Embonpoint is most often used to describe people of heavy, but not unattractive, girth. It derives from "en bon point," a phrase from Middle French that means "in good condition." The word was first used as a noun in English in the 17th century. It has subsequently appeared in works by Charlotte Brontë ("a form decidedly inclined to embonpoint" - Shirley), James Fenimore Cooper ("an embonpoint that was just sufficient to distinguish her from most of her companions" - Home as Found), and George Eliot ("as erect in her comely embonpoint as a statue of Ceres" - Adam Bede), among others.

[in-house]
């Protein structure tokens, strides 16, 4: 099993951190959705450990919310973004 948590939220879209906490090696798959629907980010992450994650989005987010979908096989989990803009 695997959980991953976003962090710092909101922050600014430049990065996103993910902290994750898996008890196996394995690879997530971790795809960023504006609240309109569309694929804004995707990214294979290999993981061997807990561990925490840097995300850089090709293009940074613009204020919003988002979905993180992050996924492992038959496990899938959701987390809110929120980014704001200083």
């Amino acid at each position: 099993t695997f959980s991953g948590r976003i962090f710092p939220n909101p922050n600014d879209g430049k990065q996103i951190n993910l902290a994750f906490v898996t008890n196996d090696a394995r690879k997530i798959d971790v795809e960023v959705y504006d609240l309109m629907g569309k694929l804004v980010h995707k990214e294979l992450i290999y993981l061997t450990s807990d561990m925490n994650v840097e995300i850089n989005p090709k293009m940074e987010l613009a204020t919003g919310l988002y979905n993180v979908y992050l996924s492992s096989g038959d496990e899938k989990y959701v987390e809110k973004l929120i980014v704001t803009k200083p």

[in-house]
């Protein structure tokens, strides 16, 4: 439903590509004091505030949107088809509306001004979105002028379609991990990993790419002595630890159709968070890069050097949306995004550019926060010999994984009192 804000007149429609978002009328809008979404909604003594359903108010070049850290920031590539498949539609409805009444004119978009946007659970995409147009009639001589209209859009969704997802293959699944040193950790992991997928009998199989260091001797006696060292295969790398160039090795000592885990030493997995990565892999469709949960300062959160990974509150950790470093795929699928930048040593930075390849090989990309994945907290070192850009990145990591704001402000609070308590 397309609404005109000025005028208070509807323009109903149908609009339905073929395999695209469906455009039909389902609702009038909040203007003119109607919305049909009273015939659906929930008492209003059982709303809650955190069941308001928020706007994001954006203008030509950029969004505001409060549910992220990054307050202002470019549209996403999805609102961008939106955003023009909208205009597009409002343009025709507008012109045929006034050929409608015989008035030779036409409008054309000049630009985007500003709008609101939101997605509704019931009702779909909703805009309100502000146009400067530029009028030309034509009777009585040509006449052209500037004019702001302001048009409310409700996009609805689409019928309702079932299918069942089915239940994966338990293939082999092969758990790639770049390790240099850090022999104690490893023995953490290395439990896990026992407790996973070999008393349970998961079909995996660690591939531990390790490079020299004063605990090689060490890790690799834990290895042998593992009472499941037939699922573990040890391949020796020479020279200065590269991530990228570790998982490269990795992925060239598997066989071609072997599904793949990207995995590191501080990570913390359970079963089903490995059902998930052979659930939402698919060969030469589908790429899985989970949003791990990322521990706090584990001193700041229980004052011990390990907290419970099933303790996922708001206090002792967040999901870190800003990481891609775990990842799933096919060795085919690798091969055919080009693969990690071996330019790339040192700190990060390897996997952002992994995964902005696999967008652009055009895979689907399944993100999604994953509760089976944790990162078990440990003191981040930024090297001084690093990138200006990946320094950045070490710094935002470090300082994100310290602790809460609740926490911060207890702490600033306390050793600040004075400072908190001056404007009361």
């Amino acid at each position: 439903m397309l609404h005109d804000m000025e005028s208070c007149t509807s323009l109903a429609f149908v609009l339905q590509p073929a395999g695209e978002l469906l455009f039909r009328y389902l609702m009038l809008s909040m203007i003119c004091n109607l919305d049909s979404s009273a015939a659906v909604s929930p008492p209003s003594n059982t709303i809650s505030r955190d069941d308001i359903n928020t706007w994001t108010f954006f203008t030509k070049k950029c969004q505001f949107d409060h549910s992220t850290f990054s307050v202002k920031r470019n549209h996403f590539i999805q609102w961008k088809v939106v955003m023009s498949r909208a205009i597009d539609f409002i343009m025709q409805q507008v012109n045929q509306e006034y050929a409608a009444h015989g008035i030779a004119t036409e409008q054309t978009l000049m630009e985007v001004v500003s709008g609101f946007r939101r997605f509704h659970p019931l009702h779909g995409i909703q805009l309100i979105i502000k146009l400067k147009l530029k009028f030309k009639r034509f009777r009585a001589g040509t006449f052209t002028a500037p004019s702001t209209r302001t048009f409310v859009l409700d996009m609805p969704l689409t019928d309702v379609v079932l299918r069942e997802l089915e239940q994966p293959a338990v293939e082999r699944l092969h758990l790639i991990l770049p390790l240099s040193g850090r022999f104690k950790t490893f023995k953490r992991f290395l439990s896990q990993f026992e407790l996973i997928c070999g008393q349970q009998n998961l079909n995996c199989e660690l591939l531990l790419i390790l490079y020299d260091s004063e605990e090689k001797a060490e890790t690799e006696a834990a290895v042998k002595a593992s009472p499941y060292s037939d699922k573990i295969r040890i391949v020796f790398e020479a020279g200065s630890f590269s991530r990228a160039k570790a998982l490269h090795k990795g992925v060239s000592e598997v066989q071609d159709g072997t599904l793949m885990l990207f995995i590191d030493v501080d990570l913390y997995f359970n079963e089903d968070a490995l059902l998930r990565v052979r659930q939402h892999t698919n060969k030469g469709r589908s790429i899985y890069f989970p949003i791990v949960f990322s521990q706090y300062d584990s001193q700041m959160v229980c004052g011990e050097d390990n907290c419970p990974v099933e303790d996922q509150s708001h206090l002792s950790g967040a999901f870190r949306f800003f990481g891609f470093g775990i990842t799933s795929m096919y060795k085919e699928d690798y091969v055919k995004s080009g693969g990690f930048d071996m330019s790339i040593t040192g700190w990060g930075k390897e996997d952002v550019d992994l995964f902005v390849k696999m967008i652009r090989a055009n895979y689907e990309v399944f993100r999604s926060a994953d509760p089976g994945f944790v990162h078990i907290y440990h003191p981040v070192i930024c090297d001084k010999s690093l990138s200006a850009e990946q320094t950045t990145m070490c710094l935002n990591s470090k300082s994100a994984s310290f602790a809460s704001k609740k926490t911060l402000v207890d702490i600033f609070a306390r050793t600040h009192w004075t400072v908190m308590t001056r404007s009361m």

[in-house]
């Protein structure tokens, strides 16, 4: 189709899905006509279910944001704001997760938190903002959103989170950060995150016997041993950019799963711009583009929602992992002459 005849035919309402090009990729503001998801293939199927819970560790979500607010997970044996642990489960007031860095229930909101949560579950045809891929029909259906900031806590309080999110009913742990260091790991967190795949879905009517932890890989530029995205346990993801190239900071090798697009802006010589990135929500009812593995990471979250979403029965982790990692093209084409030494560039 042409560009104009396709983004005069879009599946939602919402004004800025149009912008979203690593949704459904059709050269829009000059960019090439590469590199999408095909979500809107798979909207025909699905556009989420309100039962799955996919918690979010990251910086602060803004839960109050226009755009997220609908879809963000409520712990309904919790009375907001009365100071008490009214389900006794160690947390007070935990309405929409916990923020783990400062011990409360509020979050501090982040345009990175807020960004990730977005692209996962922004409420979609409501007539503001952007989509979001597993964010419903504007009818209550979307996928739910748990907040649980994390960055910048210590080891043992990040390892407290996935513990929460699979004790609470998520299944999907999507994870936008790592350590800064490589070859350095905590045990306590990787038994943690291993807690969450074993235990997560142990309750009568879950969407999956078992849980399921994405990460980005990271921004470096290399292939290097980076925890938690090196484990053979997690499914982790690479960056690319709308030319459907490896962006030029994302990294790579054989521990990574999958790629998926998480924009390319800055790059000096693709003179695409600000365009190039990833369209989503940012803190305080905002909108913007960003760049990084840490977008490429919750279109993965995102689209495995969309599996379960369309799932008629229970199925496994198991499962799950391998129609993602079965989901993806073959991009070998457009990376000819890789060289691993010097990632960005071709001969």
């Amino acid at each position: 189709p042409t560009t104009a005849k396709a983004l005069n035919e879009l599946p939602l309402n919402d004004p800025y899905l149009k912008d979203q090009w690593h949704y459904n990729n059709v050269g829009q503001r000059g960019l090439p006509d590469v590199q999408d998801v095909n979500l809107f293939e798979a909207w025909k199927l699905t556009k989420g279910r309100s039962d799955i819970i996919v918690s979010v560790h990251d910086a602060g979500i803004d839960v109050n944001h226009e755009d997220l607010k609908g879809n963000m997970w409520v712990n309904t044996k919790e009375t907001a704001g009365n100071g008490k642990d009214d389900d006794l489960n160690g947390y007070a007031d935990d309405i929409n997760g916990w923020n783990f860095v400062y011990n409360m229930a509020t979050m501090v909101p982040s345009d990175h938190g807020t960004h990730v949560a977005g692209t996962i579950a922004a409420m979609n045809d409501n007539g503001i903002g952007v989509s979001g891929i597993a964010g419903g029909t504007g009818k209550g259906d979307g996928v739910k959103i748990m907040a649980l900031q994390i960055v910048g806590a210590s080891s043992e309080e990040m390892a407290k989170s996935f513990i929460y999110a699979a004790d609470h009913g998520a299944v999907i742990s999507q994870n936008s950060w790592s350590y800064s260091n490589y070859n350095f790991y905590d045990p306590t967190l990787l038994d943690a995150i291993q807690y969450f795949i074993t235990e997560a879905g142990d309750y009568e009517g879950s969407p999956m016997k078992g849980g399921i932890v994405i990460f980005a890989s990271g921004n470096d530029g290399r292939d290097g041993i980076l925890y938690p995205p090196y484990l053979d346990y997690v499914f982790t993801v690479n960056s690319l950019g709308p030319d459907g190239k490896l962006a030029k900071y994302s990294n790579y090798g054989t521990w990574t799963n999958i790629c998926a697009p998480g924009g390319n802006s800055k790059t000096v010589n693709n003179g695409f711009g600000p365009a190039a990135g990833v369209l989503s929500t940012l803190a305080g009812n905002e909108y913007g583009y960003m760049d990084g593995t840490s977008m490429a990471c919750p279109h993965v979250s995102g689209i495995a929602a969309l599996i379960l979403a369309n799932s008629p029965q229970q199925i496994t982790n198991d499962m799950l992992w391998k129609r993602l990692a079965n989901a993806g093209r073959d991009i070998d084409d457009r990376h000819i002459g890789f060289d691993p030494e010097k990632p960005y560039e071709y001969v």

Examples of embonpoint in a Sentence
clothes for women who may be inclined to embonpoint but who still want to look stylish
Recent Examples on the WebThe pop of a Krispy Kreme sign and the tan embonpoint / Of Scotch bottles after customs to caress.
Dwight Garner, New York Times, 10 Apr. 2020
These example sentences are selected automatically from various online news sources to reflect current usage of the word 'embonpoint.' Views expressed in the examples do not represent the opinion of Merriam-Webster or its editors. Send us feedback.